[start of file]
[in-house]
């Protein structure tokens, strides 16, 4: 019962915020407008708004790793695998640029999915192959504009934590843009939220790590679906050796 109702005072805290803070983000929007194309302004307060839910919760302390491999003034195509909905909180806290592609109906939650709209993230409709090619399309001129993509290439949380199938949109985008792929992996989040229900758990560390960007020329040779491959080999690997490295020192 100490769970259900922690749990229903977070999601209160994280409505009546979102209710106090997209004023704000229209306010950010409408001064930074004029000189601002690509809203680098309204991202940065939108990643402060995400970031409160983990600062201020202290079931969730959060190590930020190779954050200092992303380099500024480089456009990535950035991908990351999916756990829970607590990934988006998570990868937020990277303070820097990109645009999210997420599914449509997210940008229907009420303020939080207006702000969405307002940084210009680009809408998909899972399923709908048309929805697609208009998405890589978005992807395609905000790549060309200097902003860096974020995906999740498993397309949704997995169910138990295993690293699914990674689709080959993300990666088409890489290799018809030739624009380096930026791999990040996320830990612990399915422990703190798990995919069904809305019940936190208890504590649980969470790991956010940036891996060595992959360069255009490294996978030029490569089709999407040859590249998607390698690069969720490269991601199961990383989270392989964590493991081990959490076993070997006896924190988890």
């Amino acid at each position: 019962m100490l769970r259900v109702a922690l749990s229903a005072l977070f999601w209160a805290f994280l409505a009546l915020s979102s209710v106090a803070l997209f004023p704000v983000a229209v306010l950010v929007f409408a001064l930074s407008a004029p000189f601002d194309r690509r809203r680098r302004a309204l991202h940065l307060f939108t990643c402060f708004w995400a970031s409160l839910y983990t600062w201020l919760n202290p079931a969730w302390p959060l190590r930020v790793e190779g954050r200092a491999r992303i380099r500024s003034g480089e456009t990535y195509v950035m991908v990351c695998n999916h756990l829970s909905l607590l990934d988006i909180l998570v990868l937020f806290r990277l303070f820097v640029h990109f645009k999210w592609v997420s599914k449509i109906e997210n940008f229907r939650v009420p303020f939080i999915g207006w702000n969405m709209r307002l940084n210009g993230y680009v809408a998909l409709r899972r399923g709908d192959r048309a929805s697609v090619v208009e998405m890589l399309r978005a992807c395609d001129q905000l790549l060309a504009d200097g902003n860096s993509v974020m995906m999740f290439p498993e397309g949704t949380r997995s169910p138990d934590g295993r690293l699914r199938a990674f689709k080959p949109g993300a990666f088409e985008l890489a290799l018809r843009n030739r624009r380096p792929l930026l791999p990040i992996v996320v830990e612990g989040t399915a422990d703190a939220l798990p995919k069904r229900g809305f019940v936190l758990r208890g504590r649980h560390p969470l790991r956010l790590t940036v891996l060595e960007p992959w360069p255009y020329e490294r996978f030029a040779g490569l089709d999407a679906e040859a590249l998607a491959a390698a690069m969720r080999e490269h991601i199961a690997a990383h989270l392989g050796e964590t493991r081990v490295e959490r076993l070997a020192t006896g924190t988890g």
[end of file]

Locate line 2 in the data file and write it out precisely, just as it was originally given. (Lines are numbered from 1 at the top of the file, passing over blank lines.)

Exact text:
């Protein structure tokens, strides 16, 4: 019962915020407008708004790793695998640029999915192959504009934590843009939220790590679906050796 109702005072805290803070983000929007194309302004307060839910919760302390491999003034195509909905909180806290592609109906939650709209993230409709090619399309001129993509290439949380199938949109985008792929992996989040229900758990560390960007020329040779491959080999690997490295020192 100490769970259900922690749990229903977070999601209160994280409505009546979102209710106090997209004023704000229209306010950010409408001064930074004029000189601002690509809203680098309204991202940065939108990643402060995400970031409160983990600062201020202290079931969730959060190590930020190779954050200092992303380099500024480089456009990535950035991908990351999916756990829970607590990934988006998570990868937020990277303070820097990109645009999210997420599914449509997210940008229907009420303020939080207006702000969405307002940084210009680009809408998909899972399923709908048309929805697609208009998405890589978005992807395609905000790549060309200097902003860096974020995906999740498993397309949704997995169910138990295993690293699914990674689709080959993300990666088409890489290799018809030739624009380096930026791999990040996320830990612990399915422990703190798990995919069904809305019940936190208890504590649980969470790991956010940036891996060595992959360069255009490294996978030029490569089709999407040859590249998607390698690069969720490269991601199961990383989270392989964590493991081990959490076993070997006896924190988890």